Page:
Takeda Pharmaceutical Company Limited has announced that the interim findings from the GEMINI Long-Term Safety (LTS) study were presented during the 2016 European Crohn's and Colitis Organisation (ECCO) Annual Scientific Meeting in Amsterdam, The Netherlands. The presented data showed that patients with moderately to severely active ulcerative colitis (UC) reported clinical improvements with approximately three years of treatment with vedolizumab. Findings from a second analysis of GEMINI LTS were also presented and mucosal healing was observed in patients with Crohn's disease (CD) or UC after long-term treatment with vedolizumab. Mucosal healing is a measure of disease activity in inflammatory bowel disease with greater healing correlated with lower disease activity. Twelve Takeda-sponsored abstracts on vedolizumab, including four oral and eight poster presentations, were accepted to be featured during the ECCO meeting. Vedolizumab was approved as a gut-selective humanized monoclonal antibody in the European Union in 2014, under the trade name Entyvio® (vedolizumab). Entyvio was also approved in the United States (U.S.) in May 2014. Entyvio is now approved in 48 countries, across three continents.
Interim data from GEMINI LTS, an ongoing open-label extension study, where eligible patients received vedolizumab every four weeks, were analyzed for 73 patients with moderately to severely active UC. These patients had completed 152 weeks of cumulative treatment with vedolizumab, having first received vedolizumab either every eight weeks or every four weeks during the GEMINI I maintenance phase after demonstrating an initial response at week 6 to two induction doses. In total, remission was observed in 53 percent and 39 percent of patients for the eight-week and four-week treatment groups, respectively. Higher remission rates (57% and 43%, respectively) were observed in patients who were tumor necrosis factor-alpha (TNF) blocker naïve compared with those who had experienced prior TNF blocker failure (48% and 29%, respectively).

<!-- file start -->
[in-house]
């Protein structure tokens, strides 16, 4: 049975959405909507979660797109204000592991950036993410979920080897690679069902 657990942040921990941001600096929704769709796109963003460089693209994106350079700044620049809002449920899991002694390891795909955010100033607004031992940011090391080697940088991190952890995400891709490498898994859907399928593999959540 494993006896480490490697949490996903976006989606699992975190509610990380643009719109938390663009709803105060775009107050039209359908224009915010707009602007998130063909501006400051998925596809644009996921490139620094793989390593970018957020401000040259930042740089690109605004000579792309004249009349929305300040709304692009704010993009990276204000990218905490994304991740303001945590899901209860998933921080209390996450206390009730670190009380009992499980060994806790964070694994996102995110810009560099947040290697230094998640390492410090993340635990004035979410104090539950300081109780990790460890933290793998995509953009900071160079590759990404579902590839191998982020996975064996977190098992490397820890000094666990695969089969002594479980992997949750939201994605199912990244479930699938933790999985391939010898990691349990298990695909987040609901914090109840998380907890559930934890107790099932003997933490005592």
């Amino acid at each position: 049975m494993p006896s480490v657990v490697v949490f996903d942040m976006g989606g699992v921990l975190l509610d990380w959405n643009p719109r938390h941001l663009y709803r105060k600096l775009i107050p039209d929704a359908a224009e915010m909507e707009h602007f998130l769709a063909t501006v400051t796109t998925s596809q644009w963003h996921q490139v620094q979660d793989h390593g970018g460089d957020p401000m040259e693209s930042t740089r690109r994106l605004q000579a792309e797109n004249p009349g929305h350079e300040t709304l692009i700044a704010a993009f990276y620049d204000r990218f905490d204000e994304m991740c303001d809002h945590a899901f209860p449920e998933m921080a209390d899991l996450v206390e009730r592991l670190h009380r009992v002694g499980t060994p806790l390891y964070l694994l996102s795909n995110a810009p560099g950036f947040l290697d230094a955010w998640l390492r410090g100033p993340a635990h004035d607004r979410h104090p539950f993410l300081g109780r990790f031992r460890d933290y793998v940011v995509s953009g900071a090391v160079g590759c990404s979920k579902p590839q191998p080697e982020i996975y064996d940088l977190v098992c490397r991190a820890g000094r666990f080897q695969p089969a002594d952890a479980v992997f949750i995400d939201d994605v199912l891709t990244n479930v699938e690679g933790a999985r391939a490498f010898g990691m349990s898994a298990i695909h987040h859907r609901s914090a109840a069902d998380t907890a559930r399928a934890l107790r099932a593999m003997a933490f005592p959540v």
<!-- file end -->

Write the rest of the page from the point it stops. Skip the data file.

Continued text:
"Interim findings revealed very encouraging levels of remission for patients with ulcerative colitis with approximately three years of treatment and also provided valuable insights about how treatment history may impact treatment success," said Edward V. Loftus, MD, professor of medicine, Gastroenterology, Mayo Clinic. "Achieving long-term remission is the treatment goal for all patients living with inflammatory bowel diseases, so it is essential that studies like this are conducted to help us understand the long-term efficacy and safety of the treatment options we prescribe."
A second analysis, which was retrospective, and also based on the GEMINI LTS study population, reports the incidence of mucosal healing and colonic dysplasia in patients with either CD (n=23) or UC (n=39) who were receiving every four-week maintenance dosing of vedolizumab beyond one year. Data from 82 colonoscopies performed after a median of 2.7 years were analyzed (32 CD, 50 UC). Endoscopic healing was defined as a Mayo score of 0 or 1 for UC. The Mayo score is an assessment of the activity of UC in which 0 indicates the least activity and 1 indicates mild disease (mild erythema, decreased vascular patterns). For CD, marked improvement in endoscopic lesions with persistent ulceration was defined as partial healing, and the absence of ulcers as complete healing. Complete mucosal healing was observed in 44 percent of the CD colonoscopies and partial healing was observed in 38 percent. For the UC colonoscopies, a Mayo score of 0 was observed for 54 percent, and a Mayo score of 1 for 20 percent.
"The pivotal Phase 3 GEMINI clinical trial program was the largest ever conducted simultaneously in ulcerative colitis and Crohn's disease, and continues to yield a great depth of information around the safety and efficacy of vedolizumab," said Dr. Michael Smyth, global brand medical director, Gastroenterology, Takeda. "Takeda is committed to studying the long-term efficacy and safety of vedolizumab in order to equip the medical community with the best possible tools and data to address the needs of patients who are impacted with these diseases, which are chronic in nature and require long-term treatment."
Entyvio is the first and only biologic therapy to be approved simultaneously for the treatment of adults with moderately to severely active UC or CD who have had an inadequate response with, lost response to, or were intolerant to either conventional therapy or a TNF blocker.